Florida man, Chinese biz fined $48k, $35m on mobe signal jam raps

Wham, jam, pay Uncle Sam

The US Federal Communications Commission (FCC) has fined a Florida chap and a Chinese business over cellphone jamming boxes.

The watchdog said it will try to extract [PDF] $34.9m from Shenzhen-based retailer CTS Technologies for marketing illegal jammers and, in a separate case, will fine [PDF] a bloke $48,000 for using a jammer in his car.

Signal jammers, which block people in the vicinity from using their mobile phones, are illegal to use in the US on the grounds that, for one thing, they block folks from being able to access emergency service numbers.

The commission says that it will be asking CTS to pay $34.9m in penalties over charges it marketed and sold 285 different models of signal jammers to customers in the US. The company is charged with violating Section 302(b) of the Communications Act of 1934 [PDF].

"In today's mobile world, cellular, GPS, and other signal jamming devices seriously jeopardize communications, business operations, and public safety," FCC enforcement bureau chief Travis LeBlanc said in announcing the fine.

"Marketing or selling these devices to the public is unlawful and comes with substantial penalties."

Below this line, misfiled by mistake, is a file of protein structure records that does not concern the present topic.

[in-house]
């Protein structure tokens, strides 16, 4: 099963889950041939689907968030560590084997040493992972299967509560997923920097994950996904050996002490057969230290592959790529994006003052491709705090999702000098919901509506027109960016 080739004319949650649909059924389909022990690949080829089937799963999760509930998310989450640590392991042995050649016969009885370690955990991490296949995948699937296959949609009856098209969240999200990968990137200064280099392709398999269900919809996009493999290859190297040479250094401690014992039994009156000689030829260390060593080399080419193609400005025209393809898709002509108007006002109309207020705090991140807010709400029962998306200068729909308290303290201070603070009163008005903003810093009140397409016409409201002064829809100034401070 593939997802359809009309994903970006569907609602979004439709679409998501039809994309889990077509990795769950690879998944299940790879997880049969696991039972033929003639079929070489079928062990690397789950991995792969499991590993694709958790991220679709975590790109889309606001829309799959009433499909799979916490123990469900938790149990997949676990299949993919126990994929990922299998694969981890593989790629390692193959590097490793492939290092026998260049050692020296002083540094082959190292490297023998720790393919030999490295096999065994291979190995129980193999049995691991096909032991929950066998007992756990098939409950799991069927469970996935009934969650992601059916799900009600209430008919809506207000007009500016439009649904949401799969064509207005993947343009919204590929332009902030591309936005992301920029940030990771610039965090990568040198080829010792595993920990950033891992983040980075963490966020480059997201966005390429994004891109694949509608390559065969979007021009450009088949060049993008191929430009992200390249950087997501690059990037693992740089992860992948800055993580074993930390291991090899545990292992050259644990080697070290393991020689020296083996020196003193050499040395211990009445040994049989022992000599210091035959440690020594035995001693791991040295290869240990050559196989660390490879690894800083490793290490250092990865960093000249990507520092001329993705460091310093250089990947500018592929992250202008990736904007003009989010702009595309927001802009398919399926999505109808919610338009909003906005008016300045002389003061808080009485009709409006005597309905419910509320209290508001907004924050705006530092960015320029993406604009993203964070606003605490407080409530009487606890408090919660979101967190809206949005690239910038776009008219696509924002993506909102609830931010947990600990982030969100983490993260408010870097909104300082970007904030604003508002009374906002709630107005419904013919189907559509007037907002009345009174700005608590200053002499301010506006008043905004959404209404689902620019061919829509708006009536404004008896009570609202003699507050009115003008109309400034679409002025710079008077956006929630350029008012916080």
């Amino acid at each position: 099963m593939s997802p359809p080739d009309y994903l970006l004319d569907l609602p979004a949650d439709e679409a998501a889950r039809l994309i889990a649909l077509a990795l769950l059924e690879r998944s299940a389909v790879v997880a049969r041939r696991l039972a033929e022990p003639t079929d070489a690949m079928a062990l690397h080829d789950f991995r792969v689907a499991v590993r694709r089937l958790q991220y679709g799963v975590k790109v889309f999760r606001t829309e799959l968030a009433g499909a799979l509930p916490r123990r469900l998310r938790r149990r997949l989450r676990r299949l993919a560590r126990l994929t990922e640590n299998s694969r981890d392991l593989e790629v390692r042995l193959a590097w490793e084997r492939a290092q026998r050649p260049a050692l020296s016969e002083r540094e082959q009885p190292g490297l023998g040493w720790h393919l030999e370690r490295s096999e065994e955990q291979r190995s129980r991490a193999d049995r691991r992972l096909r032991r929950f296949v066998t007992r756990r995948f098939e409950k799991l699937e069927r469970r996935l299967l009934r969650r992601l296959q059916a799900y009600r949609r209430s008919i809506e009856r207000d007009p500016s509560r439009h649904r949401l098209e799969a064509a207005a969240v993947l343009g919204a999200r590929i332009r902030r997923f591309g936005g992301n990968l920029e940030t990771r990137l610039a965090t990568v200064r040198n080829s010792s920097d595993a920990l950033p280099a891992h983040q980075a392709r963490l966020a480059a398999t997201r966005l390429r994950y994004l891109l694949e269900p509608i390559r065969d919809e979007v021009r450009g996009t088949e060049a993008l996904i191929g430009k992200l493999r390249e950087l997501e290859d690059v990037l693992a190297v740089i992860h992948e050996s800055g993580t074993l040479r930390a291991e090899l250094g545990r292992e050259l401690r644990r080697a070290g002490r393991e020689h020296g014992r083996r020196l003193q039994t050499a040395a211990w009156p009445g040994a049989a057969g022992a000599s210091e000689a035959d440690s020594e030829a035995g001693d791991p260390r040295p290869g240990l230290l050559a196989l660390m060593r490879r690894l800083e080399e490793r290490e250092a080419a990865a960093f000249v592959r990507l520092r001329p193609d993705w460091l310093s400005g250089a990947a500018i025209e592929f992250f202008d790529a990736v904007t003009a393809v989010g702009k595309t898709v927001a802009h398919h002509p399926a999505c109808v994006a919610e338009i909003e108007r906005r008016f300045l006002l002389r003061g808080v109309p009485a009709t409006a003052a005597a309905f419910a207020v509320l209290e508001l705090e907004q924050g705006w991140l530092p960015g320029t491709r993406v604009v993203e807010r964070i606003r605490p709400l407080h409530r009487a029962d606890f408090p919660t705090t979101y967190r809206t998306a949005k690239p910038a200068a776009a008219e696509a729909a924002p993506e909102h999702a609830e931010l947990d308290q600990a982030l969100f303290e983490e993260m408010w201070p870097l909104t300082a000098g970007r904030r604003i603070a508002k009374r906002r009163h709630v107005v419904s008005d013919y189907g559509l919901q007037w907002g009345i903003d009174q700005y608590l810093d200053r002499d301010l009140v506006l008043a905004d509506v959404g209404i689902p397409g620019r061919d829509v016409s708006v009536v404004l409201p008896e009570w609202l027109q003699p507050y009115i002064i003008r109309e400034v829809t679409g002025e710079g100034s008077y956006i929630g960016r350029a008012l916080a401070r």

The FCC says that it has not yet been able to contact CTS to deliver notification of its decision.

The same rules are being used by the FCC to levy a fine of $48,000 against Jason Humphreys of Seffner, Florida. The FCC said in 2014 that 62-year-old Humphreys used the jammer during his commute to and from work in Tampa.

Along the way, the FCC charges, he prevented other drivers from being able to reach emergency services had there been a serious accident. The commission is seeking the $48,000 fine for what it says are repeated infractions over the course of two years, adding that Humphreys has given the regulator the silent treatment over the past two years. ®

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